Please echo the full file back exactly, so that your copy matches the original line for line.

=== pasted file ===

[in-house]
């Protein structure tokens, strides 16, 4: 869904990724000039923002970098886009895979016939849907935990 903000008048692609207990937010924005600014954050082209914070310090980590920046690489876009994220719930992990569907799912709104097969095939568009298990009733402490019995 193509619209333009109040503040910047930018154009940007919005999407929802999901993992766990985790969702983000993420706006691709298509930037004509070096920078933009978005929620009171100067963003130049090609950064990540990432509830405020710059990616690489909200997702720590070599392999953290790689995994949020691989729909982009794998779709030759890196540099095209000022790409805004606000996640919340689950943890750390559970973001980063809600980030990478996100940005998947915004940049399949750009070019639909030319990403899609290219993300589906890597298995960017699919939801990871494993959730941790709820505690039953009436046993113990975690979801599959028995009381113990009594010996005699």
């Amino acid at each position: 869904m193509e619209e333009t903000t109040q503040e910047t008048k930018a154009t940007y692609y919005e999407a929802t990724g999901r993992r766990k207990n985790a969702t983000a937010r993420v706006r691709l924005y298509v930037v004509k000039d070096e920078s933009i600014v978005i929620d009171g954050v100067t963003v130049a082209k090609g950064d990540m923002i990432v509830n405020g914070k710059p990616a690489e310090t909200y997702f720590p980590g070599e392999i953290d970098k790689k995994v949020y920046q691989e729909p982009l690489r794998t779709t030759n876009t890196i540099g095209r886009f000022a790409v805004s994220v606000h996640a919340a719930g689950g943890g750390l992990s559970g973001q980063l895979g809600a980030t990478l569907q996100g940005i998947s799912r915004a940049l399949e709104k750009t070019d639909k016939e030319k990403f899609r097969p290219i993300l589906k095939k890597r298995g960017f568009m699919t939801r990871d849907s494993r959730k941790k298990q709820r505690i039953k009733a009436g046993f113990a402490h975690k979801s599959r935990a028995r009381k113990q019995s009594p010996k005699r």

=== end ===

[in-house]
């Protein structure tokens, strides 16, 4: 869904990724000039923002970098886009895979016939849907935990 903000008048692609207990937010924005600014954050082209914070310090980590920046690489876009994220719930992990569907799912709104097969095939568009298990009733402490019995 193509619209333009109040503040910047930018154009940007919005999407929802999901993992766990985790969702983000993420706006691709298509930037004509070096920078933009978005929620009171100067963003130049090609950064990540990432509830405020710059990616690489909200997702720590070599392999953290790689995994949020691989729909982009794998779709030759890196540099095209000022790409805004606000996640919340689950943890750390559970973001980063809600980030990478996100940005998947915004940049399949750009070019639909030319990403899609290219993300589906890597298995960017699919939801990871494993959730941790709820505690039953009436046993113990975690979801599959028995009381113990009594010996005699």
């Amino acid at each position: 869904m193509e619209e333009t903000t109040q503040e910047t008048k930018a154009t940007y692609y919005e999407a929802t990724g999901r993992r766990k207990n985790a969702t983000a937010r993420v706006r691709l924005y298509v930037v004509k000039d070096e920078s933009i600014v978005i929620d009171g954050v100067t963003v130049a082209k090609g950064d990540m923002i990432v509830n405020g914070k710059p990616a690489e310090t909200y997702f720590p980590g070599e392999i953290d970098k790689k995994v949020y920046q691989e729909p982009l690489r794998t779709t030759n876009t890196i540099g095209r886009f000022a790409v805004s994220v606000h996640a919340a719930g689950g943890g750390l992990s559970g973001q980063l895979g809600a980030t990478l569907q996100g940005i998947s799912r915004a940049l399949e709104k750009t070019d639909k016939e030319k990403f899609r097969p290219i993300l589906k095939k890597r298995g960017f568009m699919t939801r990871d849907s494993r959730k941790k298990q709820r505690i039953k009733a009436g046993f113990a402490h975690k979801s599959r935990a028995r009381k113990q019995s009594p010996k005699r």